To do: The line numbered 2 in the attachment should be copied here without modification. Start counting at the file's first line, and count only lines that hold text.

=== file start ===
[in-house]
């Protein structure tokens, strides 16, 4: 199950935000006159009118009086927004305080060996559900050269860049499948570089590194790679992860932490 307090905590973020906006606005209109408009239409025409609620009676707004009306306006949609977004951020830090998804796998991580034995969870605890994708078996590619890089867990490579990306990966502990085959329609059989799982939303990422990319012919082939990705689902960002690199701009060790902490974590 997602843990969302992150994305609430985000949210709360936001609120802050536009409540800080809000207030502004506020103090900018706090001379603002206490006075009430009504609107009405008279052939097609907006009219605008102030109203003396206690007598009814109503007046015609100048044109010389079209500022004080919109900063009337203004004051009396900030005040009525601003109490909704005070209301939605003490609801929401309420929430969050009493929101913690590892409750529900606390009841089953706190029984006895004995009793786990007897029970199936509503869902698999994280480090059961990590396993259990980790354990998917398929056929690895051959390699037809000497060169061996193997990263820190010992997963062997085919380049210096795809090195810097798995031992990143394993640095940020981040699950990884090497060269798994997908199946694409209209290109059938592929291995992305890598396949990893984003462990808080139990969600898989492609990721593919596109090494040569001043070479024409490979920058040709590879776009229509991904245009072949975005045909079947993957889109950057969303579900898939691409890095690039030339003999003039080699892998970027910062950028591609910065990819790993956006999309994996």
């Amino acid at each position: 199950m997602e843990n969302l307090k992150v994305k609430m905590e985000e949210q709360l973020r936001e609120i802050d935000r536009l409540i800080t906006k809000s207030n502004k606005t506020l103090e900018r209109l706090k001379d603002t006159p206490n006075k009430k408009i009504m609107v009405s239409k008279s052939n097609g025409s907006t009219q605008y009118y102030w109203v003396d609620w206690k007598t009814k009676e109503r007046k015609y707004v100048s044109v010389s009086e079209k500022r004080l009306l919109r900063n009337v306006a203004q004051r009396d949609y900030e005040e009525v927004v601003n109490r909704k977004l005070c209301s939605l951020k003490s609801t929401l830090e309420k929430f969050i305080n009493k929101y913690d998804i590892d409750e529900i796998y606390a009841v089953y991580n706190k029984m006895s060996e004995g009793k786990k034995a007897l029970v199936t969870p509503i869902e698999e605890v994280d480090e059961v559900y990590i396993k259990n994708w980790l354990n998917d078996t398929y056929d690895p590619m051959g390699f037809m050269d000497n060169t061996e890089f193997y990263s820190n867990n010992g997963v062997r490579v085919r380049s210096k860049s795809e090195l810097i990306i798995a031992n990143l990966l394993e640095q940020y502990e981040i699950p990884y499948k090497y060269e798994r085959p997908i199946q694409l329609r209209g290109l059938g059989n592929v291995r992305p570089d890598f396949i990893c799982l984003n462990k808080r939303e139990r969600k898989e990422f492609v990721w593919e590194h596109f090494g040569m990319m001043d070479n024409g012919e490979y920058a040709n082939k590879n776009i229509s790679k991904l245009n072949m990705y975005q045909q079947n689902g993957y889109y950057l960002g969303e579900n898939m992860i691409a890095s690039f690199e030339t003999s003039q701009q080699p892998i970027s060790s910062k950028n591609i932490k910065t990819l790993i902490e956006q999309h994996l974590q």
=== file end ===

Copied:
């Protein structure tokens, strides 16, 4: 199950935000006159009118009086927004305080060996559900050269860049499948570089590194790679992860932490 307090905590973020906006606005209109408009239409025409609620009676707004009306306006949609977004951020830090998804796998991580034995969870605890994708078996590619890089867990490579990306990966502990085959329609059989799982939303990422990319012919082939990705689902960002690199701009060790902490974590 997602843990969302992150994305609430985000949210709360936001609120802050536009409540800080809000207030502004506020103090900018706090001379603002206490006075009430009504609107009405008279052939097609907006009219605008102030109203003396206690007598009814109503007046015609100048044109010389079209500022004080919109900063009337203004004051009396900030005040009525601003109490909704005070209301939605003490609801929401309420929430969050009493929101913690590892409750529900606390009841089953706190029984006895004995009793786990007897029970199936509503869902698999994280480090059961990590396993259990980790354990998917398929056929690895051959390699037809000497060169061996193997990263820190010992997963062997085919380049210096795809090195810097798995031992990143394993640095940020981040699950990884090497060269798994997908199946694409209209290109059938592929291995992305890598396949990893984003462990808080139990969600898989492609990721593919596109090494040569001043070479024409490979920058040709590879776009229509991904245009072949975005045909079947993957889109950057969303579900898939691409890095690039030339003999003039080699892998970027910062950028591609910065990819790993956006999309994996």